Reverence for human life is a Catholic principle that, quite obviously, should shape how we, as Catholics, think through the problem of gun violence. This reverence manifests itself in our respect both for the human right to self-defense, as well as the need for limitations on that right, to protect all human lives. Both are important ethical considerations for determining the boundaries of the right to firearms.
But there is a particular aspect of the reverence for human life that might specifically draw less attention, but should speak equally to this issue: our religion’s reverence for the human body itself. How should this corporeal reverence speak to gun violence?
The sacrosanct nature of the human body is affirmed in Catholic writings through the times. In more recent times, for example, it has been affirmed most visibly throughout the works of Pope John Paul II. In the Evangelium Vitae, where he critiques practices like abortion, euthanasia, and the death penalty, the Pope laments that, within the contemporary climate, “the body is no longer perceived as a properly personal reality, a sign and place of relations with others, with God and with the world. It is reduced to pure materiality: it is simply a complex of organs, functions and energies to be used according to the sole criteria of pleasure and efficiency.”
And in his Theology of the Body, which concerns human sexuality, Pope John Paul II notes: “The human body … is not only a source of fruitfulness and procreation, as in the whole natural. It includes right from the beginning the nuptial attribute, that is, the capacity of expressing love, that love in which the person becomes a gift and – by means of this gift – fulfills the meaning of his being and existence.”
It is clear that Catholic doctrine – and the way that doctrine drives beliefs on a variety of social practices – is rooted in a respect not just for life, but for the human body itself. That body
is not just a material being, but an entity manifesting of love – and meriting our care and love in return.
So what does this have to do with guns, and gun violence? To answer that question, it’s important to look at what actually happens to a human body when it gets shot – something that, whether we are religious or not, and whatever our position on guns, so few of us rarely look at. Medical professionals, perhaps more than anyone, can testify to this phenomenon. And, if we allow ourselves to read the graphic descriptions that many such professionals who have seen gun-riddled bodies have given – if we don’t follow our natural instinct to turn away – we can have a deeper understanding of the corporal trauma that guns can inflict.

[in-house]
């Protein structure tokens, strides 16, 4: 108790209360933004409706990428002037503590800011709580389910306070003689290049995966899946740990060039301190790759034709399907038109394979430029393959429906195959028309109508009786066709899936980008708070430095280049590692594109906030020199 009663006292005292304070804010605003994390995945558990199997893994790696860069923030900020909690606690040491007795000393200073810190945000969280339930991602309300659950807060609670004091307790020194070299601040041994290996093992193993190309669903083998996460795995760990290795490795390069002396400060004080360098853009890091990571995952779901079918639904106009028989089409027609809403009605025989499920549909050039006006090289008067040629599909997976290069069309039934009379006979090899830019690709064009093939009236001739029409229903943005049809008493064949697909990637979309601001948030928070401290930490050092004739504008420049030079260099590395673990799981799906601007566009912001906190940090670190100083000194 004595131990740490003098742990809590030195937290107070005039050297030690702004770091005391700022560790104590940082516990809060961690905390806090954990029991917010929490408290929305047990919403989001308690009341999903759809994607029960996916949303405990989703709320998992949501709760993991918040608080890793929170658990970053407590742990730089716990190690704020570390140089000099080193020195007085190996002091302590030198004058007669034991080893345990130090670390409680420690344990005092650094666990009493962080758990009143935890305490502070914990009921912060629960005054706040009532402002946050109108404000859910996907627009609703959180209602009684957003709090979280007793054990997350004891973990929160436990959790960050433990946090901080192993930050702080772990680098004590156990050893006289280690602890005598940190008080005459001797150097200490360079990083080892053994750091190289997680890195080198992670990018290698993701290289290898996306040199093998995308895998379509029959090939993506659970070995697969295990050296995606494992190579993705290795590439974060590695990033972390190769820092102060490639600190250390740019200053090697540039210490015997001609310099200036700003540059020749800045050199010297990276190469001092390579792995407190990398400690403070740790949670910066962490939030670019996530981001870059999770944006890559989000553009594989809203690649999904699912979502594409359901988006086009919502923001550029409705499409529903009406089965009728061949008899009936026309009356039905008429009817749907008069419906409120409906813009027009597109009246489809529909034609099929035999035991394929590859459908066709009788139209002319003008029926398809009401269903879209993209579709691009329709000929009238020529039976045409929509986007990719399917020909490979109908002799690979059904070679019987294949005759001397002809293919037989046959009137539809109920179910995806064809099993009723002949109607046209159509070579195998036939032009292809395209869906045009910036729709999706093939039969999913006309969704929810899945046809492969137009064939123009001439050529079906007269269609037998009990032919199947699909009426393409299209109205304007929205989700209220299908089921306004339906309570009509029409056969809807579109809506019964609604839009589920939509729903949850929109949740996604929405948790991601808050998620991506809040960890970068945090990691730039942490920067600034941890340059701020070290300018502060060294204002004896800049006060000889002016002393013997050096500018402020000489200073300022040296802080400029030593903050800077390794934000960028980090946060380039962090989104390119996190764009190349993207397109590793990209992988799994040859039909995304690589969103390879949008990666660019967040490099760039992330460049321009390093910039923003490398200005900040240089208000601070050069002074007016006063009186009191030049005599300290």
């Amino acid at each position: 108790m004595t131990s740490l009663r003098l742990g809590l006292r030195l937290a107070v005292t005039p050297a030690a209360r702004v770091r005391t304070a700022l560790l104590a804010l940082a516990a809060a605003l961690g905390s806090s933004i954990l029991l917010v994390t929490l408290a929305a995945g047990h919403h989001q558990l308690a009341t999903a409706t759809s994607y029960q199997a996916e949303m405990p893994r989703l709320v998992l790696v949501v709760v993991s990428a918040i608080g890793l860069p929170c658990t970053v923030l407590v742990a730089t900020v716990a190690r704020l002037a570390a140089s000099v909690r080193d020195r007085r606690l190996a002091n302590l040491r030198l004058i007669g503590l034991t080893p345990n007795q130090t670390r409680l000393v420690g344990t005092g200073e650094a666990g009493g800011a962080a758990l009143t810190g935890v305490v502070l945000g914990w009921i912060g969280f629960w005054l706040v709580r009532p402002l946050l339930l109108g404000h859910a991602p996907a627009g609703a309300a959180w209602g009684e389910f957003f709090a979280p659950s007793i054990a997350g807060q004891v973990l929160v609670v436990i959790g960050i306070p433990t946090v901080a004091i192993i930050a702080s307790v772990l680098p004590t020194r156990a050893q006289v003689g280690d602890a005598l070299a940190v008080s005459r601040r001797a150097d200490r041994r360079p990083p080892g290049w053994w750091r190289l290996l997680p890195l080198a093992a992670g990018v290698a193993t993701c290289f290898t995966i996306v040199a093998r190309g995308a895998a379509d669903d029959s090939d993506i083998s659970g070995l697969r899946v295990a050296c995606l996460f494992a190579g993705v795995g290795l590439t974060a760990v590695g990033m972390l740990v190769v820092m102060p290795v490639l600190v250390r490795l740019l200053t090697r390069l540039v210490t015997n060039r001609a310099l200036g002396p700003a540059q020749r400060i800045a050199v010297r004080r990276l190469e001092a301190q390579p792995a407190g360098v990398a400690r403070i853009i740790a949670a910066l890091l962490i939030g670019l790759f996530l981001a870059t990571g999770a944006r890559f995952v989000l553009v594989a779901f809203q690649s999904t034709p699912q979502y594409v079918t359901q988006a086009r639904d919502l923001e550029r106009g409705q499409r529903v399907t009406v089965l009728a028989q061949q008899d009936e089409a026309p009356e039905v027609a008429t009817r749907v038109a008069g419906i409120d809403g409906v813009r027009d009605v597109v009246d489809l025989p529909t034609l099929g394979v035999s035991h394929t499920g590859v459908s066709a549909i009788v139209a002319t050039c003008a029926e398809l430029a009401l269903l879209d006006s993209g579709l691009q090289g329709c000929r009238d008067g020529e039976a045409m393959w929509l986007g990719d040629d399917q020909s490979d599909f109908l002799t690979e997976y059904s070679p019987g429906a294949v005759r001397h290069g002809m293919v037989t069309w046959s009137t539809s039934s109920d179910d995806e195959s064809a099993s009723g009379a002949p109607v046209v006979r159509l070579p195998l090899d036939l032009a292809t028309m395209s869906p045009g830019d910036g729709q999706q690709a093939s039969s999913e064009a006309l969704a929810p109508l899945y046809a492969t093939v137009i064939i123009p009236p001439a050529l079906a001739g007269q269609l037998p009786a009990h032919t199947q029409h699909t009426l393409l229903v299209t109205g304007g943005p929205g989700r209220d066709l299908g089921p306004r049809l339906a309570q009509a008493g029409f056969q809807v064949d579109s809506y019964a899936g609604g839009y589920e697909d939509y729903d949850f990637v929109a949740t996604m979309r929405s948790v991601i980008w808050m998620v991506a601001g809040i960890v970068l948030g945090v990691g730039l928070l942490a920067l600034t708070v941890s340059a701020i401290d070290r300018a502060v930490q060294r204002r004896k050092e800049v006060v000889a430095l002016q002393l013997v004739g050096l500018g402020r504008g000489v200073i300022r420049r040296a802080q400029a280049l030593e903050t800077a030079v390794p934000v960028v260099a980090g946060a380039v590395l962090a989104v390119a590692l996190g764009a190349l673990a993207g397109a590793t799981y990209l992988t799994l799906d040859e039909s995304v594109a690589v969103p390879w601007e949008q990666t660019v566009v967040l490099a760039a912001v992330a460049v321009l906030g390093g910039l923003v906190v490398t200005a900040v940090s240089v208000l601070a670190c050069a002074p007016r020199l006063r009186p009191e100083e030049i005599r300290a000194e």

A few such descriptions are particularly noteworthy. As one doctor has described the trauma particularly from assault rifles:
I once treated a patient shot in the pelvis with a similar weapon. The bullet shattered the hipbone into hundreds of pieces. It shredded the femoral artery, causing life-threatening bleeding and destroyed whole portions of the bowel and bladder…. Trauma doctors and nurses who treated patients in these tragedies, and medical examiners who investigated the aftermath, all commented on the unbelievable devastation resulting from the bullet wounds. Indeed, this is the intended consequence of assault rifles. When they discharge expanding bullets, the bullets don’t follow a straight line through the body; they fragment and explode, destroying as much living tissue as possible.
And as another trauma surgeon testified, with respect not just to assault rifles, but guns in general:
When you’re shot in the head, you at least lose consciousness; there’s certainly less suffering. But with an abdomen wound, or a back wound, or a wound to the groin or neck — pretty much anywhere except the outermost areas of extremities—it’s always agonizing. Unless you get shot in the heart — in which case you will die in minutes — it will usually take hours to die. In the movies you always die quickly from a gunshot wound. But not in real life.